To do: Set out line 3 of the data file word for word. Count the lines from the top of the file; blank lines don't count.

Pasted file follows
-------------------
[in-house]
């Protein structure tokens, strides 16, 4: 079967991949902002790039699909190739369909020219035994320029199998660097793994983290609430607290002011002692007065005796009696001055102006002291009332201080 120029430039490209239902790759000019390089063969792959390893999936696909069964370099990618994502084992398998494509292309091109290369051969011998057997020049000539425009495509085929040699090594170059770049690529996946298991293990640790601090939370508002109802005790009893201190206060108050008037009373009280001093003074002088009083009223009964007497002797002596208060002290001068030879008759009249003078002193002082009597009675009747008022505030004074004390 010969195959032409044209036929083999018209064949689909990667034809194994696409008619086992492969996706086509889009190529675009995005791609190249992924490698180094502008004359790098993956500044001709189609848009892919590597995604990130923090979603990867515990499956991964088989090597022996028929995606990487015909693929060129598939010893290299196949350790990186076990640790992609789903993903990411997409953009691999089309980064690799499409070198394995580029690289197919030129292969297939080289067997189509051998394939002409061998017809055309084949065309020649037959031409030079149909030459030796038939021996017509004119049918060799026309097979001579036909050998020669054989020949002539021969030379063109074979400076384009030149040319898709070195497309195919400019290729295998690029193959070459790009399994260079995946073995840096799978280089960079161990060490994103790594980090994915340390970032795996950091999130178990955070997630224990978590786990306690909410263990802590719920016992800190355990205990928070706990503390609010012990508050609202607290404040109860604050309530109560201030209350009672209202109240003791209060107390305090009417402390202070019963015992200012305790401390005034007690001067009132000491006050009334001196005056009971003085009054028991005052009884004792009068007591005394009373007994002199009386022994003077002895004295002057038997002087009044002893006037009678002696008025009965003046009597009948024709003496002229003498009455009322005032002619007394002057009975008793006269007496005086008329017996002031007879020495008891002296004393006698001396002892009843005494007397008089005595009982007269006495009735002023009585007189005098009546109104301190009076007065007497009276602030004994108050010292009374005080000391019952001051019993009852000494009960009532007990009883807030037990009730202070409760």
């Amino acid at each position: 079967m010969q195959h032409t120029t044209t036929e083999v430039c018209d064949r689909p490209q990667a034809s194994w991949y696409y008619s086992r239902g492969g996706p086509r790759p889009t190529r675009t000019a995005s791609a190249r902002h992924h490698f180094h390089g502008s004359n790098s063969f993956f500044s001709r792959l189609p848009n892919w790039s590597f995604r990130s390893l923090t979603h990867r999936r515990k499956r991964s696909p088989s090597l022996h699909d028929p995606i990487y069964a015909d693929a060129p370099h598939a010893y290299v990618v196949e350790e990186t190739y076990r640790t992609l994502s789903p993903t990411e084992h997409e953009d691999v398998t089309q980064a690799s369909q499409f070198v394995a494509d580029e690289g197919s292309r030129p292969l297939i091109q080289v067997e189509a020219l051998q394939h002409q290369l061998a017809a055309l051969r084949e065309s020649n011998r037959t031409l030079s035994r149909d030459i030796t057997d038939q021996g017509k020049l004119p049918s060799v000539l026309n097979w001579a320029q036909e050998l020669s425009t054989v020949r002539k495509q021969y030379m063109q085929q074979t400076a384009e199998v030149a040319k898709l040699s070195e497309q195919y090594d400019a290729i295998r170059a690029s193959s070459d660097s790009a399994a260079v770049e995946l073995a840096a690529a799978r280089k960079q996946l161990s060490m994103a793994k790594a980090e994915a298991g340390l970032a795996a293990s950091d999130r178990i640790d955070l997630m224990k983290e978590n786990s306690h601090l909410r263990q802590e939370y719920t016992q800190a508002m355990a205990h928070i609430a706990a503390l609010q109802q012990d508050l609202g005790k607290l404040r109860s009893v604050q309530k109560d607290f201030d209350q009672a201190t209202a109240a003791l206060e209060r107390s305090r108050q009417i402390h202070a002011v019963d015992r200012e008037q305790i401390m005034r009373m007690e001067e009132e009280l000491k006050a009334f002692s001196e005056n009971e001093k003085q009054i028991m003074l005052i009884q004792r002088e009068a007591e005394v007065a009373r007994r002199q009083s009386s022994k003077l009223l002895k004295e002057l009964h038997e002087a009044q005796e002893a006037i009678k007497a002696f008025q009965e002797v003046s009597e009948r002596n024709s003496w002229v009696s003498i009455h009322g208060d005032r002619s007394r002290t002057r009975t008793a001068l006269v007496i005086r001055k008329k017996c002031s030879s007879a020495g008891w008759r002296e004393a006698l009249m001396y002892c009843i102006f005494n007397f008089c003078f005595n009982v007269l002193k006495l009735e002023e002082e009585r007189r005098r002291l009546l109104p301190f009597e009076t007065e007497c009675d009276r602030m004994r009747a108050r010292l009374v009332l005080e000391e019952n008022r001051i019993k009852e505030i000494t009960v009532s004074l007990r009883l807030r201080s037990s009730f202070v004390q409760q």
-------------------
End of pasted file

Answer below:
């Amino acid at each position: 079967m010969q195959h032409t120029t044209t036929e083999v430039c018209d064949r689909p490209q990667a034809s194994w991949y696409y008619s086992r239902g492969g996706p086509r790759p889009t190529r675009t000019a995005s791609a190249r902002h992924h490698f180094h390089g502008s004359n790098s063969f993956f500044s001709r792959l189609p848009n892919w790039s590597f995604r990130s390893l923090t979603h990867r999936r515990k499956r991964s696909p088989s090597l022996h699909d028929p995606i990487y069964a015909d693929a060129p370099h598939a010893y290299v990618v196949e350790e990186t190739y076990r640790t992609l994502s789903p993903t990411e084992h997409e953009d691999v398998t089309q980064a690799s369909q499409f070198v394995a494509d580029e690289g197919s292309r030129p292969l297939i091109q080289v067997e189509a020219l051998q394939h002409q290369l061998a017809a055309l051969r084949e065309s020649n011998r037959t031409l030079s035994r149909d030459i030796t057997d038939q021996g017509k020049l004119p049918s060799v000539l026309n097979w001579a320029q036909e050998l020669s425009t054989v020949r002539k495509q021969y030379m063109q085929q074979t400076a384009e199998v030149a040319k898709l040699s070195e497309q195919y090594d400019a290729i295998r170059a690029s193959s070459d660097s790009a399994a260079v770049e995946l073995a840096a690529a799978r280089k960079q996946l161990s060490m994103a793994k790594a980090e994915a298991g340390l970032a795996a293990s950091d999130r178990i640790d955070l997630m224990k983290e978590n786990s306690h601090l909410r263990q802590e939370y719920t016992q800190a508002m355990a205990h928070i609430a706990a503390l609010q109802q012990d508050l609202g005790k607290l404040r109860s009893v604050q309530k109560d607290f201030d209350q009672a201190t209202a109240a003791l206060e209060r107390s305090r108050q009417i402390h202070a002011v019963d015992r200012e008037q305790i401390m005034r009373m007690e001067e009132e009280l000491k006050a009334f002692s001196e005056n009971e001093k003085q009054i028991m003074l005052i009884q004792r002088e009068a007591e005394v007065a009373r007994r002199q009083s009386s022994k003077l009223l002895k004295e002057l009964h038997e002087a009044q005796e002893a006037i009678k007497a002696f008025q009965e002797v003046s009597e009948r002596n024709s003496w002229v009696s003498i009455h009322g208060d005032r002619s007394r002290t002057r009975t008793a001068l006269v007496i005086r001055k008329k017996c002031s030879s007879a020495g008891w008759r002296e004393a006698l009249m001396y002892c009843i102006f005494n007397f008089c003078f005595n009982v007269l002193k006495l009735e002023e002082e009585r007189r005098r002291l009546l109104p301190f009597e009076t007065e007497c009675d009276r602030m004994r009747a108050r010292l009374v009332l005080e000391e019952n008022r001051i019993k009852e505030i000494t009960v009532s004074l007990r009883l807030r201080s037990s009730f202070v004390q409760q």